In the spring of 1853, the Legislature passed an act for the consolidation of roads then in operation, and some only projected, between Albany and Buffalo, to form the New York Central. This was effected a few weeks later. The new company had a capital of $23,085,600. The Utica and Schenectady was, of course, one of the companies absorbed by it.One of its original directors, who remained such up to the time of the consolidation, states, that at that time " the stock capital of the company was $4,500,000, on which the shareholders received fifty per cent. premium in six per cent bonds of the consolidated company, equal, at par, to$2,475,000; and how much of the two and a-half millions of increase to the original two millions was made up by extra dividends in the old company, and how much of surplus has been and will be paid by the trustees to the stockholders of the company, I need not name to make good the assertion that the Utica and Schenectady Company has turned out the most successful of modern railway enterprises." The growth of business on this road is evidenced by the fact that its second track was laid before it became part of the New York Central.
The ambition of each railway magnate as the actual and prospective greatness of the West became apparent, was the control of a through line from the seaboard which could make sure of its share of the transportation for the great grain regions and populous cities so rapidly developing Vanderbilt's first step in this direction was the consolidation for five hundred years of the Hudson River Railroad with the New York Central, which took place under an act passed by the Legislature in May,1869, the line taking the name of the New York Central and Hudson River Railroad. The immense business in the transportation of freight commanded by this road required that its freight trains should have tracks to themselves, and made it at once necessary and profitable to double the already large capacity of the line from Buffalo to Albany, where much of its traffic is diverted toward New England. This was accomplished by the construction of third and fourth tracks between those cities, which were completed in the autumn of 1874, giving this portion of the line greater capacity than is possessed by any road in the country.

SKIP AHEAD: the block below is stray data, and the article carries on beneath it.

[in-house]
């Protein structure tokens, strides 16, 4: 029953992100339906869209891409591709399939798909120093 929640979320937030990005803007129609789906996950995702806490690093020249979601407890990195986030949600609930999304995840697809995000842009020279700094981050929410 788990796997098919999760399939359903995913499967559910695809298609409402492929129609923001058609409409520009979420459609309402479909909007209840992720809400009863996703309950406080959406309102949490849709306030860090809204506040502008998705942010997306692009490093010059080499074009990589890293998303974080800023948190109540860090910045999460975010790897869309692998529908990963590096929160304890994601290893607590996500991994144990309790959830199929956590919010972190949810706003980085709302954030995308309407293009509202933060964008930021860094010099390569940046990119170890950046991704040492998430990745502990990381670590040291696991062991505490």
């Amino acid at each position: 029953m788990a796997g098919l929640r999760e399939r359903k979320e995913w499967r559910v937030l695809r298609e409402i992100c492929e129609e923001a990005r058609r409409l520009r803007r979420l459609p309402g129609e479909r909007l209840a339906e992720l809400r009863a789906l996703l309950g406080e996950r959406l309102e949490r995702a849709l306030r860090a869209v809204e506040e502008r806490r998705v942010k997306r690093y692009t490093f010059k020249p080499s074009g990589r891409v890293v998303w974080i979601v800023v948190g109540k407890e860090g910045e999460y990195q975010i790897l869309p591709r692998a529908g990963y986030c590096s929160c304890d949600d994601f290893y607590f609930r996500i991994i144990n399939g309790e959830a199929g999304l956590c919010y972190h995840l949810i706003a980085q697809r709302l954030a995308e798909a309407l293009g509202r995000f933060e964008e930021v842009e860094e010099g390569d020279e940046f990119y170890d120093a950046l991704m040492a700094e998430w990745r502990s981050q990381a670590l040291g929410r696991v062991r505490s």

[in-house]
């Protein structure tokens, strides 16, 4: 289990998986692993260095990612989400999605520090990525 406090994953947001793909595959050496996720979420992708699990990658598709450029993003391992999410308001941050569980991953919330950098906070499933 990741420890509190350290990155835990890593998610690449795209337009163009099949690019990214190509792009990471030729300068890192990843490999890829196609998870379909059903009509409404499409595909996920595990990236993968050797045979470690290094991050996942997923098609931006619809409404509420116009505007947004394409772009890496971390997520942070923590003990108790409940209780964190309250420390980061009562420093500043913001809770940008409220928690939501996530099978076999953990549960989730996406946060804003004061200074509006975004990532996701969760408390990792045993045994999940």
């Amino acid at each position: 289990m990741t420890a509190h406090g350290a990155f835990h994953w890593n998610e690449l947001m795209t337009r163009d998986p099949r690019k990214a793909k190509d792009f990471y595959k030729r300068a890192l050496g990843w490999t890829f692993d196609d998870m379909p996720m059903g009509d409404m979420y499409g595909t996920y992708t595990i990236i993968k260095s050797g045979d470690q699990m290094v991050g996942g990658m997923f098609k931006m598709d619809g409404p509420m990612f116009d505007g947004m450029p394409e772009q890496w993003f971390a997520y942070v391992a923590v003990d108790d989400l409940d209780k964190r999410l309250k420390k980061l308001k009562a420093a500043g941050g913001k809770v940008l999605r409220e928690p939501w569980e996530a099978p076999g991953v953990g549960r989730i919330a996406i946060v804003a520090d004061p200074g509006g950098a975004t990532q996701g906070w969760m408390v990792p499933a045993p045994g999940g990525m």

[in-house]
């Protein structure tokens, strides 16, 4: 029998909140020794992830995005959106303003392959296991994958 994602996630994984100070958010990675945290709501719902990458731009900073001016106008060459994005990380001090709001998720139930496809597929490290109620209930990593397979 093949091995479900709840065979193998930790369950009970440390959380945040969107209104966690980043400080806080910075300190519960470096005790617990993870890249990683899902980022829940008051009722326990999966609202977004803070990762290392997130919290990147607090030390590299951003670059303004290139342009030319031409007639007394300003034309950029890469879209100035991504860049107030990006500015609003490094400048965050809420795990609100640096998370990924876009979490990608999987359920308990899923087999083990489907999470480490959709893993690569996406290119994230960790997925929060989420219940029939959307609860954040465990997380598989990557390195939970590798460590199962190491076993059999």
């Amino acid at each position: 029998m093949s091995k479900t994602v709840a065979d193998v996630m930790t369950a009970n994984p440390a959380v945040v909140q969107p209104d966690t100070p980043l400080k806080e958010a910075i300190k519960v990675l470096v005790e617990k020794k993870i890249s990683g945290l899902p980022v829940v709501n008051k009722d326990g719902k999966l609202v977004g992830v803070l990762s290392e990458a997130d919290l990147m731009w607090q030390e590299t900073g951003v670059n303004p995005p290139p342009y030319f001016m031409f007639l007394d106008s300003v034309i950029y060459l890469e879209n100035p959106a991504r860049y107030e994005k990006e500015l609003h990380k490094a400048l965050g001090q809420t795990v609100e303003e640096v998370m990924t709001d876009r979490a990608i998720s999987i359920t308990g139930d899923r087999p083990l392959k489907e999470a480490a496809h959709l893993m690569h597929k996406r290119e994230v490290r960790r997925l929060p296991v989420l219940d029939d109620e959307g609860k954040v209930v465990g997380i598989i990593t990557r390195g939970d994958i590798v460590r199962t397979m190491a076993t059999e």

The almost incalculable advantages to be derived from railroad facilities are offered at their best to the inhabitants of the Mohawk valley. The creation of points of sale and shipment for agricultural produce increases the value of farm property, and Montgomery county everywhere shows, in its rich, well cultivated farms and fine buildings, the benefits of home markets and the highest facilities for transportation. The villages which by the Central Railroad are placed within an hour and a-half of Albany and six or seven of New York, are far more nearly equal to those cities in their advantages as homes than they could be without it, while possessing their own class of attractions, and thus are assured of a solid growth and development. To arrest or seriously delay the conveyance of what now comes and goes so promptly by mail and express would be to take away much of what constitutes civilization, and remand the community thus afflicted to comparative barbarism.